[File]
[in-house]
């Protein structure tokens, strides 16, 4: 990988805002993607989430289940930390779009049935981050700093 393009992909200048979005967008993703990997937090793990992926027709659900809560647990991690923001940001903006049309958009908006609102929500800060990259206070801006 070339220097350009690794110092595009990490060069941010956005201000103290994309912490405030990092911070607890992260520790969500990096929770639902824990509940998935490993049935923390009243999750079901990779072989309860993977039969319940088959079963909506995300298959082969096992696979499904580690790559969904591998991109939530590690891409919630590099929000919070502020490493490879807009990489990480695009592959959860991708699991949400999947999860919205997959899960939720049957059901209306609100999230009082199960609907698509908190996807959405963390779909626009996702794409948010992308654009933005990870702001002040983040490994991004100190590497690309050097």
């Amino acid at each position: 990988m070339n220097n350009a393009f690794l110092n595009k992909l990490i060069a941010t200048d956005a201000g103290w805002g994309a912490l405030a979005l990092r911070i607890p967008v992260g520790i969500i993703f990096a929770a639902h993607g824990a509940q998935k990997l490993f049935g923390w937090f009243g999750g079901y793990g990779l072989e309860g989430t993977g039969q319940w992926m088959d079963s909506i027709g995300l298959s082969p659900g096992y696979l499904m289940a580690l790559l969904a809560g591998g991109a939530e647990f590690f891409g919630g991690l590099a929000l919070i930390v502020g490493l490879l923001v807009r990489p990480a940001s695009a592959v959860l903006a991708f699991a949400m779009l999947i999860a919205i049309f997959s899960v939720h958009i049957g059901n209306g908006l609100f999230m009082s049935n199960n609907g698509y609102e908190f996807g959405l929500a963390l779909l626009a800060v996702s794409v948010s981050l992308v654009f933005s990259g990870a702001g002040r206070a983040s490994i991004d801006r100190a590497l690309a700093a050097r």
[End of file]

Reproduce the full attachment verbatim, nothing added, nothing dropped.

[in-house]
């Protein structure tokens, strides 16, 4: 990988805002993607989430289940930390779009049935981050700093 393009992909200048979005967008993703990997937090793990992926027709659900809560647990991690923001940001903006049309958009908006609102929500800060990259206070801006 070339220097350009690794110092595009990490060069941010956005201000103290994309912490405030990092911070607890992260520790969500990096929770639902824990509940998935490993049935923390009243999750079901990779072989309860993977039969319940088959079963909506995300298959082969096992696979499904580690790559969904591998991109939530590690891409919630590099929000919070502020490493490879807009990489990480695009592959959860991708699991949400999947999860919205997959899960939720049957059901209306609100999230009082199960609907698509908190996807959405963390779909626009996702794409948010992308654009933005990870702001002040983040490994991004100190590497690309050097």
């Amino acid at each position: 990988m070339n220097n350009a393009f690794l110092n595009k992909l990490i060069a941010t200048d956005a201000g103290w805002g994309a912490l405030a979005l990092r911070i607890p967008v992260g520790i969500i993703f990096a929770a639902h993607g824990a509940q998935k990997l490993f049935g923390w937090f009243g999750g079901y793990g990779l072989e309860g989430t993977g039969q319940w992926m088959d079963s909506i027709g995300l298959s082969p659900g096992y696979l499904m289940a580690l790559l969904a809560g591998g991109a939530e647990f590690f891409g919630g991690l590099a929000l919070i930390v502020g490493l490879l923001v807009r990489p990480a940001s695009a592959v959860l903006a991708f699991a949400m779009l999947i999860a919205i049309f997959s899960v939720h958009i049957g059901n209306g908006l609100f999230m009082s049935n199960n609907g698509y609102e908190f996807g959405l929500a963390l779909l626009a800060v996702s794409v948010s981050l992308v654009f933005s990259g990870a702001g002040r206070a983040s490994i991004d801006r100190a590497l690309a700093a050097r």